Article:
When faced with unspeakable brutality, is conformity cowardice? In any authoritarian environment, you will have approvers, dissenters and conformists. Unfortunately, it's not realistic to expect everyone to rebel against oppression. Often, we're forced to adapt to our circumstances rather than make them right.

Generally, survival in a dictatorship requires one to keep their eyes open and head on a swivel. Below are a few ideas for blending in, remaining informed and staying sane:

1. Stay Informed and Educated

Ensure you're consuming information from a variety of reputable sources, both domestic and international. This will help you stay informed about the true state of affairs.

2. Protect Your Digital Privacy

Tools like Signal, ProtonMail, and VPN services can help protect your online communications from surveillance. Avoid sharing sensitive information that could be used against you. Assume that anything you post online is monitored.

3. Build a Support Network

Establish a network of trusted friends, family, and colleagues who share your concerns and can offer mutual support. Engage with groups that advocate for human rights, civil liberties, and democracy. They can provide resources and solidarity. However, association with such groups could create heat for you and your family.

4. Maintain Documents

Keep important documents (e.g. passports, bank records) and records in safe, encrypted digital locations or secure physical places.

5. Learn Survival Skills

Consider learning ways to protect yourself physically. Learn skills like first aid, emergency preparedness, and resource management. Decrease reliance on the state for life essentials. Grow food. Beware that if there is a shortage, food will be confiscated to feed police and military, as these are vital tools for maintaining state control.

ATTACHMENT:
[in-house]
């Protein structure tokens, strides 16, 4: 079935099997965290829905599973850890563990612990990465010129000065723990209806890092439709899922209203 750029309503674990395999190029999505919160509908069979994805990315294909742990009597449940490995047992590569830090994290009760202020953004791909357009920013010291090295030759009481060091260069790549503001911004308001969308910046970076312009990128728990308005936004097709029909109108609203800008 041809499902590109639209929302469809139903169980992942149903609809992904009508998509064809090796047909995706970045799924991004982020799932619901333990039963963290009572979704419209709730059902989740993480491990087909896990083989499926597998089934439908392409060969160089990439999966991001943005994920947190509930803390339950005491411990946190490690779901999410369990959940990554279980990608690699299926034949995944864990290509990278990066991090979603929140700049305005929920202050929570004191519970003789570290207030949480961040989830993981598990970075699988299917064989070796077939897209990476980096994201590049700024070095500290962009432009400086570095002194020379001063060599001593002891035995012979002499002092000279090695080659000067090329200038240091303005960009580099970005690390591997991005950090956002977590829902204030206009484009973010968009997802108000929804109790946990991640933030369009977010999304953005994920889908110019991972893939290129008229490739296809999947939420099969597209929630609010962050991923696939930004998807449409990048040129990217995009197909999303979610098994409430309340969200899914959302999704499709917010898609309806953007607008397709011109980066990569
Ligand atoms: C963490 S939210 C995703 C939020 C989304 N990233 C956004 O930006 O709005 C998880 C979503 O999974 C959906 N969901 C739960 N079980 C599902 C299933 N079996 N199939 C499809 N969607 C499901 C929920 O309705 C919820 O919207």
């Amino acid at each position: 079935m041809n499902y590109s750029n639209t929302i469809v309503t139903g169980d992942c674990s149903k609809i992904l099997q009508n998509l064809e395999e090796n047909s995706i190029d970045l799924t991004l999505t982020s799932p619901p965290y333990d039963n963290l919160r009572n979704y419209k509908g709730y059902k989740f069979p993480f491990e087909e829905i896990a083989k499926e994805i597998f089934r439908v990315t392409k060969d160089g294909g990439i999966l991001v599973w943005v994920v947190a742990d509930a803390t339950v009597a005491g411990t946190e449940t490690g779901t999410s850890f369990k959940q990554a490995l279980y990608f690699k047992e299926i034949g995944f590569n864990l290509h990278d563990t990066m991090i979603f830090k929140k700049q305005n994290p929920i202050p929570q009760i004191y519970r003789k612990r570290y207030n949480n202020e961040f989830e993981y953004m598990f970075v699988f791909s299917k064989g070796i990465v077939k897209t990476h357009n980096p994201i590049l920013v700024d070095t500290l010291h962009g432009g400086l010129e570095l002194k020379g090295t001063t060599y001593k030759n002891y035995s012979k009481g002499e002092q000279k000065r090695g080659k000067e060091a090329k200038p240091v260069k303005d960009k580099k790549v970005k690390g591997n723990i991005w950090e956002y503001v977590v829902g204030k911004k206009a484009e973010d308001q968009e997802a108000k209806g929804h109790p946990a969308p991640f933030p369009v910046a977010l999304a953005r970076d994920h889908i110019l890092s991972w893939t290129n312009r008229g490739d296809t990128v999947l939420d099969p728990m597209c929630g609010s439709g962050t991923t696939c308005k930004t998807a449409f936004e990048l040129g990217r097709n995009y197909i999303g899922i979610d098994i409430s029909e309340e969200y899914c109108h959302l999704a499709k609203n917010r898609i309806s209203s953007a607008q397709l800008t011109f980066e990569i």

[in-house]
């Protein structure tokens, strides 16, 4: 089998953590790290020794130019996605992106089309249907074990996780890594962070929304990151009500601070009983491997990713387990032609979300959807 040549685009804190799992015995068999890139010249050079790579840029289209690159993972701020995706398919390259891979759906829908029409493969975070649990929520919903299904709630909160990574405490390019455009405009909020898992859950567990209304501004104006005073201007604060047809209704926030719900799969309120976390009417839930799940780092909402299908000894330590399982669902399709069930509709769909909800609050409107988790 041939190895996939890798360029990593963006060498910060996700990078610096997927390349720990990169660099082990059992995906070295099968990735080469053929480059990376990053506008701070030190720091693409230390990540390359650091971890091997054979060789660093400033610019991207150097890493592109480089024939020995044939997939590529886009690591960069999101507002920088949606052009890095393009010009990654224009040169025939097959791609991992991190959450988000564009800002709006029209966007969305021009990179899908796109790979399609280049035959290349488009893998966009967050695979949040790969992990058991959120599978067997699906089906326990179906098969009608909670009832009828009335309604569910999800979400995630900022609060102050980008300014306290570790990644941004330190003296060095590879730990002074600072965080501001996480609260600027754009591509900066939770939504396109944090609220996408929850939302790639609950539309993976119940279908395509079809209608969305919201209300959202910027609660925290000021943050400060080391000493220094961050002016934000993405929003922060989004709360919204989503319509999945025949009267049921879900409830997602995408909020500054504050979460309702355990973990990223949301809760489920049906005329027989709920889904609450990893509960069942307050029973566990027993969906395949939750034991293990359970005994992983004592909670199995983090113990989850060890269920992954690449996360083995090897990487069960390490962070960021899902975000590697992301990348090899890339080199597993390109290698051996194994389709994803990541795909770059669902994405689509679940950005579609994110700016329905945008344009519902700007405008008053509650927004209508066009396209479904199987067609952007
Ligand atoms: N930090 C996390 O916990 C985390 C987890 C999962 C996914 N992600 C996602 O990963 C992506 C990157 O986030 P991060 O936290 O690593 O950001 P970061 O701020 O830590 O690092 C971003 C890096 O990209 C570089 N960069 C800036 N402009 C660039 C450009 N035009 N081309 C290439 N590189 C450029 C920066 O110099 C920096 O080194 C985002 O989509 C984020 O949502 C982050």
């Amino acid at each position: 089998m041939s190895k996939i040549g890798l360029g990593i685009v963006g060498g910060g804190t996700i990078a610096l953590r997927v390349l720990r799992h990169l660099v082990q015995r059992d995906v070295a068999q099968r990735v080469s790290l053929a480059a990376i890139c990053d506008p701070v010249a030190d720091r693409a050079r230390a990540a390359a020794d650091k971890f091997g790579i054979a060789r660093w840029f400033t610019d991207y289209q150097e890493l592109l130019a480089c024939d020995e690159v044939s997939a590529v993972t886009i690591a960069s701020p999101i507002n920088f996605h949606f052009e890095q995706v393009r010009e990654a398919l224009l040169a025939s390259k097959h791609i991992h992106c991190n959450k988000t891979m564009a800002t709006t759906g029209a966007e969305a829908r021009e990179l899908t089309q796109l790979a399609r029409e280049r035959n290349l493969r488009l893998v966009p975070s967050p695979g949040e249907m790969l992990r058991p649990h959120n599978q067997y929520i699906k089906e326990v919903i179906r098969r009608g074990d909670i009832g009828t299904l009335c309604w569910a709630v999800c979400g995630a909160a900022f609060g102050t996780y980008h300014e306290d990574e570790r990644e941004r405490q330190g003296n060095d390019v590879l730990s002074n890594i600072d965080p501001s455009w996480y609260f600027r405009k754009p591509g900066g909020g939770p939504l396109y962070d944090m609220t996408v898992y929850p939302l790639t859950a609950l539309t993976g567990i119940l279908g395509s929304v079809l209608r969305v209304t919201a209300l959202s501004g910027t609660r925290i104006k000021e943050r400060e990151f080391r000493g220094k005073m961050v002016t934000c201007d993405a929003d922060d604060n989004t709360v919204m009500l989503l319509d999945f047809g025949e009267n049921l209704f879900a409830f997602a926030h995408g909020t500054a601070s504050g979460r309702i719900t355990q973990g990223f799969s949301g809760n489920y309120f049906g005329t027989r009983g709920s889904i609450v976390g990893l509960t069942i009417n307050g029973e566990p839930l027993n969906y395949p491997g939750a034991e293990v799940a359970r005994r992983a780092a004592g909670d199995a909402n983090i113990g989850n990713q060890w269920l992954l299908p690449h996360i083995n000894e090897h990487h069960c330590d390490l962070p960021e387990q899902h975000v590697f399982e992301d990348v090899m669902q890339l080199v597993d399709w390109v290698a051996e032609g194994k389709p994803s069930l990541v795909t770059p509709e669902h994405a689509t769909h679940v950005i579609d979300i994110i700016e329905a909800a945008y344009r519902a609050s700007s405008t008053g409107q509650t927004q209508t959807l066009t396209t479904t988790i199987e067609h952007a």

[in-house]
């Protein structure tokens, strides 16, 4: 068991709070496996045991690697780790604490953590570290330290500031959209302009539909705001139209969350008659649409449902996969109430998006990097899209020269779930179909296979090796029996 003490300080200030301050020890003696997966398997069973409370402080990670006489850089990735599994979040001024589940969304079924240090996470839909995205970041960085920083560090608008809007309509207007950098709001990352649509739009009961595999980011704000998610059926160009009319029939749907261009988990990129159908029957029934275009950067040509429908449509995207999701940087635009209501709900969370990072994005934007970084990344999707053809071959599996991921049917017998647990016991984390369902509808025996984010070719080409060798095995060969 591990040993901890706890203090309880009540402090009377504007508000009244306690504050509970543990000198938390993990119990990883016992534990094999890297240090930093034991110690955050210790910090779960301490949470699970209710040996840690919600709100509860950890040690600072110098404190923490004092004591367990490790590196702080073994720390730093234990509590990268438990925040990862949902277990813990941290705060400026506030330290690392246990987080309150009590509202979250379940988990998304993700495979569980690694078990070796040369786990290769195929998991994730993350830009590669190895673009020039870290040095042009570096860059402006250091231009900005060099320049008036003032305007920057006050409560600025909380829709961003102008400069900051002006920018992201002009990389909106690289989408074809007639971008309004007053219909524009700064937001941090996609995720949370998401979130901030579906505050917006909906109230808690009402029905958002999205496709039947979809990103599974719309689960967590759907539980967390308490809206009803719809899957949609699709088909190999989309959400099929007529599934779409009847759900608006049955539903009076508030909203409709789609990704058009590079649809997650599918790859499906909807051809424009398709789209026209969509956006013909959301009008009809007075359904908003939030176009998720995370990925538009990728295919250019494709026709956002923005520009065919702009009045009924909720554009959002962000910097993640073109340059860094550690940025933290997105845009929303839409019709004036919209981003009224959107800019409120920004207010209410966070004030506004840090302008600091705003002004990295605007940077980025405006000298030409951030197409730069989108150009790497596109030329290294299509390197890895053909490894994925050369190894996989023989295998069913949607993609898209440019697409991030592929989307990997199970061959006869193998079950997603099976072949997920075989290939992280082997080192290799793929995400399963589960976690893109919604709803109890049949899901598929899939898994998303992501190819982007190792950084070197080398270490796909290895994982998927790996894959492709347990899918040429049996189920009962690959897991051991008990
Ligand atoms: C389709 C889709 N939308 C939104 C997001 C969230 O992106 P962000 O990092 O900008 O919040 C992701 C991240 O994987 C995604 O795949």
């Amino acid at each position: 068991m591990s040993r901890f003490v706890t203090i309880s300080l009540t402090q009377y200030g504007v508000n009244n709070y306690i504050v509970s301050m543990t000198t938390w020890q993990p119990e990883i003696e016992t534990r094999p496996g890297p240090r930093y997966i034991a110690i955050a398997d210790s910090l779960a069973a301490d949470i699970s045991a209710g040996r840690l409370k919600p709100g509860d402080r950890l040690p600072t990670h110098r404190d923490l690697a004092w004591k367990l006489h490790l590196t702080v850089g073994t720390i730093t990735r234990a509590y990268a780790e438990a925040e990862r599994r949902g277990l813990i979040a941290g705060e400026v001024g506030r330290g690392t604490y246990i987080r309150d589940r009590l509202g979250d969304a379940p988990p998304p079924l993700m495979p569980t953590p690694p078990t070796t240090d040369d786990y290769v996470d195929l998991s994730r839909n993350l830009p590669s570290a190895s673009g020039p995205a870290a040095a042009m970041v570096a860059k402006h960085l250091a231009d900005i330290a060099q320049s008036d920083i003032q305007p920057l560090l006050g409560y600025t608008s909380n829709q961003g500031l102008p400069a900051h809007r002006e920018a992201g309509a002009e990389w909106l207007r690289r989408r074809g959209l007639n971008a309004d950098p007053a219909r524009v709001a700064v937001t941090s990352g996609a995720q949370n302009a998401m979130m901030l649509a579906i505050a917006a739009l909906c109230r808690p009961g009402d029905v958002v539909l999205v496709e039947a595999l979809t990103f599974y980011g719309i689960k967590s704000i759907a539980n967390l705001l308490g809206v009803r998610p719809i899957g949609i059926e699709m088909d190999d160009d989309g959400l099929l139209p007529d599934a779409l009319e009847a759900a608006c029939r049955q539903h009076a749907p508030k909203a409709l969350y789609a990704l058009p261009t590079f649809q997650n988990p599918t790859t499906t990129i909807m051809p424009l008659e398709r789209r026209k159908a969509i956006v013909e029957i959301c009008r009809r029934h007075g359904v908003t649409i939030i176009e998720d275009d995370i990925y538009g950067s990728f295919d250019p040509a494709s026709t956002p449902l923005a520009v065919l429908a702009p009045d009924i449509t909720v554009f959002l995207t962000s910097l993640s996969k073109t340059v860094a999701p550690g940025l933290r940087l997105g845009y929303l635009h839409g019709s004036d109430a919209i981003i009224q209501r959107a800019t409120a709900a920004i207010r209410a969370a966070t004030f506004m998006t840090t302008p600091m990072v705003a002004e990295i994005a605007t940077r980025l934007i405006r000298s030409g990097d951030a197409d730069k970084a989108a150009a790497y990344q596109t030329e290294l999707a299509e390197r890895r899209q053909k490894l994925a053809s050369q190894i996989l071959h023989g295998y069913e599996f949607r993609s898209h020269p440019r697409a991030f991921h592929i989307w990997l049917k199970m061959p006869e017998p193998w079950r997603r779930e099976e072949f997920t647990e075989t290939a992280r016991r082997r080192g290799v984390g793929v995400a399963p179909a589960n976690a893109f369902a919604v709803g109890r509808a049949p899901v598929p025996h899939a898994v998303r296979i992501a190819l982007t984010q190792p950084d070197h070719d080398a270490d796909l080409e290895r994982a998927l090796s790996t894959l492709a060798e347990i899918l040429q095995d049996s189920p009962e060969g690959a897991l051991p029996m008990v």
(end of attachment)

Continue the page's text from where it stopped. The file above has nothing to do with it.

6. Secure Your Finances

Keep some of your assets in safe, stable forms that are less susceptible to government control and easy to transport, such as foreign currencies or precious metals. If using gold or digital wallets, a significant amount of wealth can be transported in a backpack. Maintain an emergency fund in a secure, accessible place.

7. Establish a Safe Exit Strategy

Identify potential safe destinations and create a plan for a quick and safe exit if necessary. Ensure your passport and other travel documents are up to date. Build connections in other countries that could provide assistance if you need to leave quickly.

Truly remaining invisible requires blending in. If peaceful survival is your goal, you'll need to put aside personal values and do what's expected. That might mean attending rallies or flying a flag on your front lawn. Can't stomach this? Non-conformity is a form of resistance, so prepare to be treated accordingly.

This is not a comprehensive guide. Merely a few thought starters to help prepare for the worst case scenario. Let's use our voices and votes today to ensure it doesn't come to that.

I don't like writing this as much as you don't like reading it. But with many governments around the world descending into dictatorship, this is the unfortunate reality we must consider.